Australia sees its first gay marriages
As soon as the ACT's marriage equality came into effect, gay couples began tying the knot in Canberra, with less than a week before the High Court's ruling on whether the laws are overturned.PT2M32S http://www.canberratimes.com.au/action/externalEmbeddedPlayer?id=d-2yxru 620 349 December 7, 2013
As most Australians were sleeping, Alan Wright and Joel Player were celebrating history with the nation's first same-sex wedding ceremonies held at one minute past midnight in Canberra.
The threat of the High Court striking down the ACT's same-sex marriage laws next week was to have been momentarily set aside as they exchanged vows and rejoiced with friends beneath the 55 bronze bells of the National Carillon at Lake Burley Griffin at 12.01am.
"To have it finally legalised, it's a big step for us in our relationship, so we're just wanting to get it done," Mr Player said.
First up: Joel Player and Alan Wright who were due to marry in Canberra at 12.01am on Saturday. Photo: Melissa Adams
Mr Wright, 34, said the decision to get married in the middle of the night was made not for a grab at history, but to fulfil the words of their celebrant Sharyn Gunn, who performed the couple's commitment ceremony - which they consider the start of their marriage - four years ago.
"She said the minute it becomes legal, you two are going to be the first I marry," he said.
Mr Player, 30, said he viewed each of the couples making their vows under the ACT's landmark marriage equality law this weekend as the first, but the couple had embraced the prominence of being "12.01" to promote the message of acceptance.
"We're doing it at midnight because that's what we want to do … but at the same time we took it in our stride to use it as a bit of marriage equality shining at the same time, and helping get the voice out there that we are no different," he said.
"It's a bloody giant leap forward for Australia."
As it turns out, the couple were to have had a share in the historic moment with at least one other pair - West Australian state politician Stephen Dawson and Dennis Liddelow - who were due to wed outside Parliament House at 12.01am.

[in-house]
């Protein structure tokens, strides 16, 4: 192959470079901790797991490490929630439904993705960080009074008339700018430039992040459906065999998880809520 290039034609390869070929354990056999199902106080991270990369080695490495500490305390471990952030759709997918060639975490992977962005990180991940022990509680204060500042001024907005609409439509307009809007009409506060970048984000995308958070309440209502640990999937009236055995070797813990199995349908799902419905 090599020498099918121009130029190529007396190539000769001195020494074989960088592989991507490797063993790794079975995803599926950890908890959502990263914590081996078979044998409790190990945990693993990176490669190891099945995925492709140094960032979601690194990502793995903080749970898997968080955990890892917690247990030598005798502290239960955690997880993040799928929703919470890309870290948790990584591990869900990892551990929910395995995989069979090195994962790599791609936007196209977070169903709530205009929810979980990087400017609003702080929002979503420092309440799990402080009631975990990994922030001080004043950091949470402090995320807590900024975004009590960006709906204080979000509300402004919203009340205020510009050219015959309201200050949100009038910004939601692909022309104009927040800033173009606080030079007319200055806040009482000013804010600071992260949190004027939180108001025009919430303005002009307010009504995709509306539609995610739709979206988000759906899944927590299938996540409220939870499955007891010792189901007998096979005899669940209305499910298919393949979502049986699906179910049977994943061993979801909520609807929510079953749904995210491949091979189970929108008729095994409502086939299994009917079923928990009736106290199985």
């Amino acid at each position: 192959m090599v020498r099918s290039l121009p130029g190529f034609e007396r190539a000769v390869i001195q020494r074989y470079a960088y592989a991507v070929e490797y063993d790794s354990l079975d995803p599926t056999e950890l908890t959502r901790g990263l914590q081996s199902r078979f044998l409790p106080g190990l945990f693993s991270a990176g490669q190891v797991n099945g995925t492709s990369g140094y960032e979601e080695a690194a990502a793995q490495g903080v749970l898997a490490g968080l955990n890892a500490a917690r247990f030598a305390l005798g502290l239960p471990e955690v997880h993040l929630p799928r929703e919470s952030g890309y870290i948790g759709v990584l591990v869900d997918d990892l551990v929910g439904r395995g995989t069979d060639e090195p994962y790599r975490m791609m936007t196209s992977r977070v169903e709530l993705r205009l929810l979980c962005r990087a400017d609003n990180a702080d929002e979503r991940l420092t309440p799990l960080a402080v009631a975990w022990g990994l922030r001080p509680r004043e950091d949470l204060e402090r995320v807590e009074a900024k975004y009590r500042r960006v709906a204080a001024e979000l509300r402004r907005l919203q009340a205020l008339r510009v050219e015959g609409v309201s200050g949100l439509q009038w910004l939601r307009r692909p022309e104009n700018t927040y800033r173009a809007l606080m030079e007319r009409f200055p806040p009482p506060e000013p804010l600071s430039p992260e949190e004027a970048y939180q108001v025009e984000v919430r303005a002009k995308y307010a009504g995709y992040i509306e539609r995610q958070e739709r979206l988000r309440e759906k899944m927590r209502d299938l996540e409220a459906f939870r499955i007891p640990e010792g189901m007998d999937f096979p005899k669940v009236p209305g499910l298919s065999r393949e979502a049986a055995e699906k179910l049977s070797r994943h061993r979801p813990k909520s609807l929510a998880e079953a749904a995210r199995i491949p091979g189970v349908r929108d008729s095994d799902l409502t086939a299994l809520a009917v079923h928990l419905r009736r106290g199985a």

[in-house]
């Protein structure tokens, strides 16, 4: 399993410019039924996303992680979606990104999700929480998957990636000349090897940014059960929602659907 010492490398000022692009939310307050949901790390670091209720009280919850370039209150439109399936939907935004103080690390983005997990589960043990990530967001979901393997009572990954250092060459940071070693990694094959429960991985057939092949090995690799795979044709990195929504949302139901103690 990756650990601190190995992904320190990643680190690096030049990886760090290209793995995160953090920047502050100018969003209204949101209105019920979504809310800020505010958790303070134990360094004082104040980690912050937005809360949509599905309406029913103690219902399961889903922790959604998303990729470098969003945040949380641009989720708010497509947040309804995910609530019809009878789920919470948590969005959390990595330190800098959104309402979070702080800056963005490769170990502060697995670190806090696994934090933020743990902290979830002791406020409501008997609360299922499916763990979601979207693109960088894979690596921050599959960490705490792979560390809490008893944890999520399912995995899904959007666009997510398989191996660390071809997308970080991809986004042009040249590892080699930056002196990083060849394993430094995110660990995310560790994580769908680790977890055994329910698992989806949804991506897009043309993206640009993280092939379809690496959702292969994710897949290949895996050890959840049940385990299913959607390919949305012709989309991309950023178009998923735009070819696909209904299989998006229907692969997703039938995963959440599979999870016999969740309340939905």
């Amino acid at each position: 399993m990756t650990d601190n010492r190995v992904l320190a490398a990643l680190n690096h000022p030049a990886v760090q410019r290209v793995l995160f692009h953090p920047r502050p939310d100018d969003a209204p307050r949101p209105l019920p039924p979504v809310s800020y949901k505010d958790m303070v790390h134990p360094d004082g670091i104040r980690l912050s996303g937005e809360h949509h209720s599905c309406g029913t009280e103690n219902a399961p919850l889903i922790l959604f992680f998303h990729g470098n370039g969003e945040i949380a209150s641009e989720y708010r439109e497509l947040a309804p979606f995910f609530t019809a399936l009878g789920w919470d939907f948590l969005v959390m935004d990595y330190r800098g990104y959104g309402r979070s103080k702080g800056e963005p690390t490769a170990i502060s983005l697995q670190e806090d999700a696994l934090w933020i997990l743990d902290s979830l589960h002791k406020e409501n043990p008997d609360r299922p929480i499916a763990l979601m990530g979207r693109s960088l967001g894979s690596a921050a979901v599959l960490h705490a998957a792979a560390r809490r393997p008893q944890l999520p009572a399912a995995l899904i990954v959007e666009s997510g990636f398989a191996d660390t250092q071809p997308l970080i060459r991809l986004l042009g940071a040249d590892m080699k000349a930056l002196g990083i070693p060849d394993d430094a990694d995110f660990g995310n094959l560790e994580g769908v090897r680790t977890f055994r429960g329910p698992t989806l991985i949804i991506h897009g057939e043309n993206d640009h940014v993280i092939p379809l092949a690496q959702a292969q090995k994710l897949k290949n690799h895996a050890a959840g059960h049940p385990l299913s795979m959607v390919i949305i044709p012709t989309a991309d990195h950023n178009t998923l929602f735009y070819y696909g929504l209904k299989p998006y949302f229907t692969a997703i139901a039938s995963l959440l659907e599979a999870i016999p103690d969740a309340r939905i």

Mr Wright and Mr Player are a photographer's delight, a friendly double act with broad smiles and a natural disposition to rib each other. But Saturday's recognition is a milestone in lives that have included hardship because of their sexuality.
The adoptive family of the Bathurst-raised Mr Wright rejected him after the 2009 commitment ceremony, and the location of Saturday's event was kept secret until late on Friday night - as a surprise for the 25-odd guests, but also to ensure any prospect of anti-gay marriage protesters could be avoided.
"We've been who we have been for 15 years - we've been through coming out, we've gone through the hate we've copped all our lives, and it was just this one time I didn't want the hate," Mr Player said.
The decade-long public battle for same-sex marriage laws has been marked by challenges at every turn, and the couple know on Thursday the High Court may rule the ACT has strayed beyond its powers, leaving the previous five days a high-water mark for recognition that has no guarantee of being repeated.
But approaching the event as a renewal of their vows - their language at the ceremony the same as four years ago, with references to ''partner'' simply replaced with ''husband'' - the Bruce residents said valuable momentum for national change had been gained.
"We're both optimistic either way - even if it does get overturned, we're happy enough and proud enough with each other and everyone in Australia following the story with us and watching other gay men and women get married - it's already powerful as it is," Mr Player said.